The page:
reinforcements (https:///www.build--on-prince.com)

mpressive Behavior

B

2.3.2 Com

The tests for prediccting comprressive streength of exxternally boonded FRP systems arre

mpressive reinforcementt. For this reeason it is noot

insufficieent, so it shoould not be used as com

recommeended to relyy on FRP syystems to ressist compresssive stress. Shear failure, fibre micrro

buckling or transversse tensile faiilure is somee modes of failure

f

of FR

RP laminates subjected to

t

m

of failuure depends on

longitudiinal compresssion. The modes

I.

II.

III.

The type of

o fibre

The fibre-v

volume fraction and

The type of

o resin.

In generral, compresssive strengtths are highher for matterials with higher tenssile strengthhs,

except inn the case off a FRP. It iss reported thhat GFRP, CFRP

C

and A

AFRP exhibitt compressivve

strength of 55%, 78% and 20% of thhe tensile strength reespectively (Ehsani annd

Saadatmaanesh, 1990)).

The moddulus of elastticity of com

mpressive strress is generaally lower thhan the tensile modulus of

o

elasticityy. The compressive moddulus of elassticity is appproximately 80% for GF

FRP, 85% foor

CFRP annd 100% forr AFRP of the

t tensile modulus

m

of elasticity

e

(Ehsani and Saadatmanesh

S

h,

1990).

7

In the last ten to fifteen years, FRP materials have emerged as promising alternative repair

materials for reinforced concrete structures and they are rapidly becoming materials of choice

for strengthening and rehabilitation of concrete infrastructure. There are currently three main

applications for the use of FRPs as external reinforcement of reinforced concrete structures

such as

Flexural strengthening (FRP materials are bonded to the tension face of a beam)

Shear strengthening (FRP materials are bonded to the side faces of a beam) and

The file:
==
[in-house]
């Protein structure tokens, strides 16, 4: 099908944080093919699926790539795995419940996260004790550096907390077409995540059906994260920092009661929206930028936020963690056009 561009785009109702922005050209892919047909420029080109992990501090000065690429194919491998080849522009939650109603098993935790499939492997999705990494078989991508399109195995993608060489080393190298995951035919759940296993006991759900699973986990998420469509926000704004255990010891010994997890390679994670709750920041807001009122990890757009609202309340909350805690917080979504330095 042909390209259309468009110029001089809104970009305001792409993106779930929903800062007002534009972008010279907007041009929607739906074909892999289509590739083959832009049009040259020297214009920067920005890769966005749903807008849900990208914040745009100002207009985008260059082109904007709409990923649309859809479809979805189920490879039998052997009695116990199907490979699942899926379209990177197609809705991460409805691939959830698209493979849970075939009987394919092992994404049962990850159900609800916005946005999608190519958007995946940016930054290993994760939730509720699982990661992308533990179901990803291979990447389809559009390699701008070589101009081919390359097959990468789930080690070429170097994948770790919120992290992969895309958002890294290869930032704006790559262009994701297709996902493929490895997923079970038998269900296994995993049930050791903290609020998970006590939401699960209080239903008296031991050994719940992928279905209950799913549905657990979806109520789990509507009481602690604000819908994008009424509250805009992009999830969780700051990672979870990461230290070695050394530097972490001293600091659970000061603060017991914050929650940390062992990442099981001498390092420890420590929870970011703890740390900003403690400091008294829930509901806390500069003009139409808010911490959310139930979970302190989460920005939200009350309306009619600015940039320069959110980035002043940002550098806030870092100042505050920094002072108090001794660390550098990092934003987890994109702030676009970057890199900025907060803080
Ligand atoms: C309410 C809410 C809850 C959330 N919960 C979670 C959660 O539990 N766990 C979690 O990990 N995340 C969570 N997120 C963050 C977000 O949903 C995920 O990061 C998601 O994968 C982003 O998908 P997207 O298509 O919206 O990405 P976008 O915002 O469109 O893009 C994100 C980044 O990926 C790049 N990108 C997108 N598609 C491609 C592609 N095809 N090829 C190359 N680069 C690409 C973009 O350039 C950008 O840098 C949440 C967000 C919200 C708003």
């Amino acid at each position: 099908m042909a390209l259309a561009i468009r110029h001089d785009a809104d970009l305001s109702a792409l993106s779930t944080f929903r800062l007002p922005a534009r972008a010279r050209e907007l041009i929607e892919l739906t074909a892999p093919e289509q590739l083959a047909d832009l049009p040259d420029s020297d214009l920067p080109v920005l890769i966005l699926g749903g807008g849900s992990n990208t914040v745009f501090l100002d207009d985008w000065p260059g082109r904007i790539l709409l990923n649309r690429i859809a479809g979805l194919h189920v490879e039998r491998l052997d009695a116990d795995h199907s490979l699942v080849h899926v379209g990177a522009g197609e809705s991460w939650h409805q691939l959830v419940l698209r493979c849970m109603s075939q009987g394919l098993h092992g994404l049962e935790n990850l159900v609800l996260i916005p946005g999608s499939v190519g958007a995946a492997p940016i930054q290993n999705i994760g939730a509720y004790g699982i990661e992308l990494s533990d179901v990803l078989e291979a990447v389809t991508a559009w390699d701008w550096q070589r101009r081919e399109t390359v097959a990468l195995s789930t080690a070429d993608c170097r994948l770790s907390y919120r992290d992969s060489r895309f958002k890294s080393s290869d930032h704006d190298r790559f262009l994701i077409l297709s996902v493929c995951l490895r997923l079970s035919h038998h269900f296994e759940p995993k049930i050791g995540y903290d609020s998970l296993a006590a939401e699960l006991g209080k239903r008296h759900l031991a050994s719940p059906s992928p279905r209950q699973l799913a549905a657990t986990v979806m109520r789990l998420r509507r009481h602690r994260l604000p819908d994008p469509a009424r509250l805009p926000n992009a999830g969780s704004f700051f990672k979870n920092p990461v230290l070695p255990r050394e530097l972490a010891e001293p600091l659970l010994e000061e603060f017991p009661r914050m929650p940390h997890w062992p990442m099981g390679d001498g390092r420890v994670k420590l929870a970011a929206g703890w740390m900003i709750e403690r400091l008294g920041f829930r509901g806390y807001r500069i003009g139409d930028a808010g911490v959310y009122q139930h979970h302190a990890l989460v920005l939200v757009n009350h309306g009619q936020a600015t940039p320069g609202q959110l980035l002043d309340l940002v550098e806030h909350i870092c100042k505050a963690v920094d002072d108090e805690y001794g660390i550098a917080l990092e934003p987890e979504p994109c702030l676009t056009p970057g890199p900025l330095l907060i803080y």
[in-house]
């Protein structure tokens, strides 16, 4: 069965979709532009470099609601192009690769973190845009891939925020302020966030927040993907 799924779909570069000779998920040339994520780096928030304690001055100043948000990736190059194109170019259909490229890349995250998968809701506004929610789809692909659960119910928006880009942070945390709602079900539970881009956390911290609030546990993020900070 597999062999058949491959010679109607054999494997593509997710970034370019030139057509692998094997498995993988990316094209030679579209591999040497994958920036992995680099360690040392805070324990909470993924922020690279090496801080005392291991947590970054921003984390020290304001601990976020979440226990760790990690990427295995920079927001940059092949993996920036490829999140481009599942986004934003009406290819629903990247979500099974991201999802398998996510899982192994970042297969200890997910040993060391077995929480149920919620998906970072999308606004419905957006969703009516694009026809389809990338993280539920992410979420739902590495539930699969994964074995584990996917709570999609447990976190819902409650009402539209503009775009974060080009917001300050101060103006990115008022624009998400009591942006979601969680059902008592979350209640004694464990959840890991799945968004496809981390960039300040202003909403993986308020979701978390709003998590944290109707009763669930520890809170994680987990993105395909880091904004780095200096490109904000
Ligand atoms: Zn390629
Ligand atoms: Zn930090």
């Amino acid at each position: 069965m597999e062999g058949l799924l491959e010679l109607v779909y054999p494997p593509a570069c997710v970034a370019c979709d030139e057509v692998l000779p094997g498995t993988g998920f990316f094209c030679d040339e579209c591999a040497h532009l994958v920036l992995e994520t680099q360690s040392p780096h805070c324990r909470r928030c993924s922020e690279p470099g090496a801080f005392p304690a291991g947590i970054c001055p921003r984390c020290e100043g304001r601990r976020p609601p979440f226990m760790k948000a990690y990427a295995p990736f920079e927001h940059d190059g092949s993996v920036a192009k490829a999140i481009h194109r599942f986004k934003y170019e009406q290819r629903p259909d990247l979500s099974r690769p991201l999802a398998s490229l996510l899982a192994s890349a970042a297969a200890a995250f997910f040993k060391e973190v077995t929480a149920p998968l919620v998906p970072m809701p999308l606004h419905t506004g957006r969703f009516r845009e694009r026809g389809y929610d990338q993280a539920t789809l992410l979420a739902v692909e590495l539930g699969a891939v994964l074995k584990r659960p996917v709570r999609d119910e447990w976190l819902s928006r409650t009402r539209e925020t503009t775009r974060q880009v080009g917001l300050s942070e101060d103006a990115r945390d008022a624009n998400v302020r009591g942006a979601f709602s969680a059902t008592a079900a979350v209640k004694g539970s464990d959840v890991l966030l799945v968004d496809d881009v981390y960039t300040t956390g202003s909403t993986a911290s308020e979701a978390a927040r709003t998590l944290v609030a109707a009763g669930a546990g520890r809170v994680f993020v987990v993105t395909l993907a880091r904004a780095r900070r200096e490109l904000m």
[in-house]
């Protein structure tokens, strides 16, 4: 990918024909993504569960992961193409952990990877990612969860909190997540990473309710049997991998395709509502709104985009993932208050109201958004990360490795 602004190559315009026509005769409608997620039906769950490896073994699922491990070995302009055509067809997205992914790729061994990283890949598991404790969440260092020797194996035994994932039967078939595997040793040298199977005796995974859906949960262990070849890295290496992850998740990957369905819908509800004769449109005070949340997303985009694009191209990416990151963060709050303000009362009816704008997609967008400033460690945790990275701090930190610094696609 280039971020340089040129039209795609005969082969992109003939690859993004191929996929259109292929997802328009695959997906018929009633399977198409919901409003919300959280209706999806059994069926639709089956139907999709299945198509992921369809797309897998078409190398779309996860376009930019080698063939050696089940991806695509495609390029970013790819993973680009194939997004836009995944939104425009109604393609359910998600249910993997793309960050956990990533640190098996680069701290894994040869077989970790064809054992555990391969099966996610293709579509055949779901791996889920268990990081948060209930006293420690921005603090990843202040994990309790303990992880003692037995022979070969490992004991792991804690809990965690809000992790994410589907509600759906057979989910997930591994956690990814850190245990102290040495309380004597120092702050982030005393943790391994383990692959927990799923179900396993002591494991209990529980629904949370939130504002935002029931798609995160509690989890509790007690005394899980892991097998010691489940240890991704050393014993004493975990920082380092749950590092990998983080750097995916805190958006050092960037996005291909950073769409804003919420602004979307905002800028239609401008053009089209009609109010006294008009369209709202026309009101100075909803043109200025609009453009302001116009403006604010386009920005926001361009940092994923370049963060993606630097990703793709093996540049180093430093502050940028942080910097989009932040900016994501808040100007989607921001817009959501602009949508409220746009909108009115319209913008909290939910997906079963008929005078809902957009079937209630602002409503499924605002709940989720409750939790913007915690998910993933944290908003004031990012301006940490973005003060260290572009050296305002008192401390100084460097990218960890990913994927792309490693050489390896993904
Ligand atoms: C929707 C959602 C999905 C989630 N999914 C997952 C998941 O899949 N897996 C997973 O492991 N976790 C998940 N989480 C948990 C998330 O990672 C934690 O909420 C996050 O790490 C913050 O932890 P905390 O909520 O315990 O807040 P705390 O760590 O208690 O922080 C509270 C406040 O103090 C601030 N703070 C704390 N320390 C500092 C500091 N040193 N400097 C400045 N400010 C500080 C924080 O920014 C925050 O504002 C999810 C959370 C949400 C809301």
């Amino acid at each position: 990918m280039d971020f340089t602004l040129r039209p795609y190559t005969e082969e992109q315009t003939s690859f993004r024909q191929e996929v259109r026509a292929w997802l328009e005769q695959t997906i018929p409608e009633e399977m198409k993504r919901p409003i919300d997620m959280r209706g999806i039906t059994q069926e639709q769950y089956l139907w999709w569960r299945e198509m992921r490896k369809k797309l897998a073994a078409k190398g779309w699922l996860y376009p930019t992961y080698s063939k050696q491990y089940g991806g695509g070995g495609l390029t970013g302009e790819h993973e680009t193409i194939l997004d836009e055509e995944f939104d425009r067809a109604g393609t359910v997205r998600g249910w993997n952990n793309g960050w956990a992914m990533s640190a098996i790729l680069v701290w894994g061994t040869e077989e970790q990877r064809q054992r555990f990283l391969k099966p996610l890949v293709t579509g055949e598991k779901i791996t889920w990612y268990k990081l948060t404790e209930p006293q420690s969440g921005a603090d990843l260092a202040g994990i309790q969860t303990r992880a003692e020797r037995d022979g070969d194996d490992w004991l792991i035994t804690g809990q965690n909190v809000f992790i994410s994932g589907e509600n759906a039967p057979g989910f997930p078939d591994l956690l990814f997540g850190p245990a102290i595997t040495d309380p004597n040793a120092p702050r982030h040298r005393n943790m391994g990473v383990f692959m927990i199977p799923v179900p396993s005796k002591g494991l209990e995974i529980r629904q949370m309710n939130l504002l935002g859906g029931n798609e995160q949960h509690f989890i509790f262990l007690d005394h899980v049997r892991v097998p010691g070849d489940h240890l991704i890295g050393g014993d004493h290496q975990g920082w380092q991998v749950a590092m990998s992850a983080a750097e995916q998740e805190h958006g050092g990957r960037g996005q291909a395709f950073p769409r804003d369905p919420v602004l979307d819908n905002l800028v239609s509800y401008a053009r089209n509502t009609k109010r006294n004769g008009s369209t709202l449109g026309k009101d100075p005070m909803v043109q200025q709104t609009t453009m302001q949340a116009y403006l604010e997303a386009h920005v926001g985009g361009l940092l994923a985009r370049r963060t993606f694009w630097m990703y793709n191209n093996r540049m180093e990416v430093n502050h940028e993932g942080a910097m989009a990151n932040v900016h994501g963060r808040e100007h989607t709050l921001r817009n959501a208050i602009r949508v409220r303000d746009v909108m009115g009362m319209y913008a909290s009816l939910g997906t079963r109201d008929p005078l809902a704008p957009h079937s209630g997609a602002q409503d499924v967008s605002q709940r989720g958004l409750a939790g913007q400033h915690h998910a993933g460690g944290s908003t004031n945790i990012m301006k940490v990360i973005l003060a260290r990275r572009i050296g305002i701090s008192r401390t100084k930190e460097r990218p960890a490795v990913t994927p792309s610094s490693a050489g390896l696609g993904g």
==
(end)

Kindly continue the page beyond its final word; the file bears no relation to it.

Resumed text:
FRP sheets)

Flexural strengthening of reinforced concrete beams using FRP composites is generally done

by bonding of FRP sheets at the tension side of the beam. The bonded sheets work as tension

reinforcement and in turn increase the flexural capacity of the beam considerably.Bonding of

FRP plates and laminates to RC beams has now become a popular strengthening technique

which was first introduced by Meiers group (Meier 1997) at the Swiss Federal Laboratories

for Materials Testing and Research. Since then, extensive experimental and analytical studies

(Colalillo and Sheikh 2009; Saxena et al. 2008; Choi et al. 2008; Nitereka and Neal 1999;

Brena et al. 2003; Bonacci and Maalej 2000) have been carried out all over the world on

flexural strengthening of concrete beams. These studies have concluded that introduction of

FRP can significantly enhance the flexural strength of a reinforced concrete beam.

Considerable research has been conducted to establish a better understanding of these

laminated system behavior .Several types premature failure modes such as tensile failure of

the bonded plate, concrete failure in the compressive zone, and sudden or continuous peeling

off of the laminate have also been observed. According to ACI code 2005 the following

failure modes should be investigated for an FRP strengthened section

8

Some factors like the composite ratio Ac/As, the percentage of conventional tensile steel

reinforcement ; and the bond achieved between the FRP and the concrete influence the

degree of strength enhancement attained. It is reported that bonding very thin FRP plates to

the tension face of the beams can introduce a significant amount of enhancement in the

flexural strength of lightly reinforced beam, while more heavily reinforced beams requires an

increased amount of FRP, or a comparable composite ratio to achieve comparable strength

enhancement (Ross et.al., 1999). High composite ratio plays an important part in the

strengthening effect of light to moderately reinforced beams. By CFRP application,

approximately 10 to 35% higher load carrying capacity can be obtained along with a 10 to